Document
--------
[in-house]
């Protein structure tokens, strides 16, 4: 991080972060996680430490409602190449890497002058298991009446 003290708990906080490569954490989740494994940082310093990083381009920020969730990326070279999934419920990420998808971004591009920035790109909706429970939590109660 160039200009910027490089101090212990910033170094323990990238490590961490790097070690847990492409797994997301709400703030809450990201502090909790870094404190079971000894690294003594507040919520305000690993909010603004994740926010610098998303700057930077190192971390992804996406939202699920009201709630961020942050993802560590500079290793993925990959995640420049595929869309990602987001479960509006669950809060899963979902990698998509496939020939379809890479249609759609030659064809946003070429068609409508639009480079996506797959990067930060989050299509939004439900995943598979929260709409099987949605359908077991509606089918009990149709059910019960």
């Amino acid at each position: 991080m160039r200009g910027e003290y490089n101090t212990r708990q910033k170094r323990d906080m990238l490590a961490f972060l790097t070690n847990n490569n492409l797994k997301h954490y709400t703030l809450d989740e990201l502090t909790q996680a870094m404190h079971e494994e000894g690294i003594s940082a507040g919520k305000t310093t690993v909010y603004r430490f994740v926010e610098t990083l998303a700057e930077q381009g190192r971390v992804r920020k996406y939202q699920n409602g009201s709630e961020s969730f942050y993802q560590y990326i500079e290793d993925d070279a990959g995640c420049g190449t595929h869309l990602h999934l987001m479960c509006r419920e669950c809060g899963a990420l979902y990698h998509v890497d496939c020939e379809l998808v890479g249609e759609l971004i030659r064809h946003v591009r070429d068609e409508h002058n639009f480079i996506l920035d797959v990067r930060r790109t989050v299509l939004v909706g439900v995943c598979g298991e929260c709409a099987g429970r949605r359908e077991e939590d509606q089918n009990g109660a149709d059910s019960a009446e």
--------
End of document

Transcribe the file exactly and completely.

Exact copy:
[in-house]
């Protein structure tokens, strides 16, 4: 991080972060996680430490409602190449890497002058298991009446 003290708990906080490569954490989740494994940082310093990083381009920020969730990326070279999934419920990420998808971004591009920035790109909706429970939590109660 160039200009910027490089101090212990910033170094323990990238490590961490790097070690847990492409797994997301709400703030809450990201502090909790870094404190079971000894690294003594507040919520305000690993909010603004994740926010610098998303700057930077190192971390992804996406939202699920009201709630961020942050993802560590500079290793993925990959995640420049595929869309990602987001479960509006669950809060899963979902990698998509496939020939379809890479249609759609030659064809946003070429068609409508639009480079996506797959990067930060989050299509939004439900995943598979929260709409099987949605359908077991509606089918009990149709059910019960």
């Amino acid at each position: 991080m160039r200009g910027e003290y490089n101090t212990r708990q910033k170094r323990d906080m990238l490590a961490f972060l790097t070690n847990n490569n492409l797994k997301h954490y709400t703030l809450d989740e990201l502090t909790q996680a870094m404190h079971e494994e000894g690294i003594s940082a507040g919520k305000t310093t690993v909010y603004r430490f994740v926010e610098t990083l998303a700057e930077q381009g190192r971390v992804r920020k996406y939202q699920n409602g009201s709630e961020s969730f942050y993802q560590y990326i500079e290793d993925d070279a990959g995640c420049g190449t595929h869309l990602h999934l987001m479960c509006r419920e669950c809060g899963a990420l979902y990698h998509v890497d496939c020939e379809l998808v890479g249609e759609l971004i030659r064809h946003v591009r070429d068609e409508h002058n639009f480079i996506l920035d797959v990067r930060r790109t989050v299509l939004v909706g439900v995943c598979g298991e929260c709409a099987g429970r949605r359908e077991e939590d509606q089918n009990g109660a149709d059910s019960a009446e």